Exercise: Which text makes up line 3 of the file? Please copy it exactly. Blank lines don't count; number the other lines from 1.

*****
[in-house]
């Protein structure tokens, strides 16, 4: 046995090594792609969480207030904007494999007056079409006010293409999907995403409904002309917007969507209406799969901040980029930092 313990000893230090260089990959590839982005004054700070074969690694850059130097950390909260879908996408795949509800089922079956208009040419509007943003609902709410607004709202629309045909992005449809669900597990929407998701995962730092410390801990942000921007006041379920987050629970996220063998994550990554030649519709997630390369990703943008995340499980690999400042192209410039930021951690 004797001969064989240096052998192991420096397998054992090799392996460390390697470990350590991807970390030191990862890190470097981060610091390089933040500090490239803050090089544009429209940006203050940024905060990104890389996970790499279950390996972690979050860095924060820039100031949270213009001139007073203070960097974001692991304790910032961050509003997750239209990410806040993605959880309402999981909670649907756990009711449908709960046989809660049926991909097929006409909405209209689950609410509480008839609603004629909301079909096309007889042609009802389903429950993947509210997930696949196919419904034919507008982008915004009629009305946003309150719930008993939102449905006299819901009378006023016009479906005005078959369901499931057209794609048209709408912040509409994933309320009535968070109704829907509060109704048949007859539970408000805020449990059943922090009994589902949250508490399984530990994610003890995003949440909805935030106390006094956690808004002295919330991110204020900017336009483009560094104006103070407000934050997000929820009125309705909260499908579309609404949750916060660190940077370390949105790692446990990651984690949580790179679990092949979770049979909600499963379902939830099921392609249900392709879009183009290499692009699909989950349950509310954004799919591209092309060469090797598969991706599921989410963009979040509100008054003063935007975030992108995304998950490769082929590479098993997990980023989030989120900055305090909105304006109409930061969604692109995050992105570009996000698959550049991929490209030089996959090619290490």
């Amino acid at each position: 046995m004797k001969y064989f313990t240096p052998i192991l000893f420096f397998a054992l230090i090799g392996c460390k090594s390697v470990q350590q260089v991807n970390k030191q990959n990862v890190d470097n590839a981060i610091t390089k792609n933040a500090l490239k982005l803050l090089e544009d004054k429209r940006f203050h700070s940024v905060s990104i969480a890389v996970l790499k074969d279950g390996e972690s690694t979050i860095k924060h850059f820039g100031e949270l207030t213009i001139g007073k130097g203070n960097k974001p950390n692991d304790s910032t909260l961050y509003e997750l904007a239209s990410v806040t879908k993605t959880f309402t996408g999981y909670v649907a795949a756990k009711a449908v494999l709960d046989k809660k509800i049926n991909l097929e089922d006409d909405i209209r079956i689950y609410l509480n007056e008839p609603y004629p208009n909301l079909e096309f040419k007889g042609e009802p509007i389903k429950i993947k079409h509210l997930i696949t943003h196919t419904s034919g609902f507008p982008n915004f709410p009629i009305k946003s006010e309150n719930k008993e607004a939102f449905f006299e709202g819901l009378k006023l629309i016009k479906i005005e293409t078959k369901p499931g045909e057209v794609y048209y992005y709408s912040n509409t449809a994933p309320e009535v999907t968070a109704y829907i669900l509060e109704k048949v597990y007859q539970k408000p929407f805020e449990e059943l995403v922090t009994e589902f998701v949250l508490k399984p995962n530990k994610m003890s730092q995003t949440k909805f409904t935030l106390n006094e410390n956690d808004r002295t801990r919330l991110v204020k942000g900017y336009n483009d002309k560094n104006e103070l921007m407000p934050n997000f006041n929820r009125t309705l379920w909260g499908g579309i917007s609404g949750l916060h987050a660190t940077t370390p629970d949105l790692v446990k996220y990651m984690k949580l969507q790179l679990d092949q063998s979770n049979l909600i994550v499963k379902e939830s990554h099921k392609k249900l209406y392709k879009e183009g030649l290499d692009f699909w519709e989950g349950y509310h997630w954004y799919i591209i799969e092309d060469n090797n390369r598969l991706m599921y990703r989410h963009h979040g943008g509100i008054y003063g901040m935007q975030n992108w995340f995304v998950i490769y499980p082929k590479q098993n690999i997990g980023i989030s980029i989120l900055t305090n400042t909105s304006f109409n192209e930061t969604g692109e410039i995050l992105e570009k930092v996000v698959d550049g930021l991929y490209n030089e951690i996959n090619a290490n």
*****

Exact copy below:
């Amino acid at each position: 046995m004797k001969y064989f313990t240096p052998i192991l000893f420096f397998a054992l230090i090799g392996c460390k090594s390697v470990q350590q260089v991807n970390k030191q990959n990862v890190d470097n590839a981060i610091t390089k792609n933040a500090l490239k982005l803050l090089e544009d004054k429209r940006f203050h700070s940024v905060s990104i969480a890389v996970l790499k074969d279950g390996e972690s690694t979050i860095k924060h850059f820039g100031e949270l207030t213009i001139g007073k130097g203070n960097k974001p950390n692991d304790s910032t909260l961050y509003e997750l904007a239209s990410v806040t879908k993605t959880f309402t996408g999981y909670v649907a795949a756990k009711a449908v494999l709960d046989k809660k509800i049926n991909l097929e089922d006409d909405i209209r079956i689950y609410l509480n007056e008839p609603y004629p208009n909301l079909e096309f040419k007889g042609e009802p509007i389903k429950i993947k079409h509210l997930i696949t943003h196919t419904s034919g609902f507008p982008n915004f709410p009629i009305k946003s006010e309150n719930k008993e607004a939102f449905f006299e709202g819901l009378k006023l629309i016009k479906i005005e293409t078959k369901p499931g045909e057209v794609y048209y992005y709408s912040n509409t449809a994933p309320e009535v999907t968070a109704y829907i669900l509060e109704k048949v597990y007859q539970k408000p929407f805020e449990e059943l995403v922090t009994e589902f998701v949250l508490k399984p995962n530990k994610m003890s730092q995003t949440k909805f409904t935030l106390n006094e410390n956690d808004r002295t801990r919330l991110v204020k942000g900017y336009n483009d002309k560094n104006e103070l921007m407000p934050n997000f006041n929820r009125t309705l379920w909260g499908g579309i917007s609404g949750l916060h987050a660190t940077t370390p629970d949105l790692v446990k996220y990651m984690k949580l969507q790179l679990d092949q063998s979770n049979l909600i994550v499963k379902e939830s990554h099921k392609k249900l209406y392709k879009e183009g030649l290499d692009f699909w519709e989950g349950y509310h997630w954004y799919i591209i799969e092309d060469n090797n390369r598969l991706m599921y990703r989410h963009h979040g943008g509100i008054y003063g901040m935007q975030n992108w995340f995304v998950i490769y499980p082929k590479q098993n690999i997990g980023i989030s980029i989120l900055t305090n400042t909105s304006f109409n192209e930061t969604g692109e410039i995050l992105e570009k930092v996000v698959d550049g930021l991929y490209n030089e951690i996959n090619a290490n």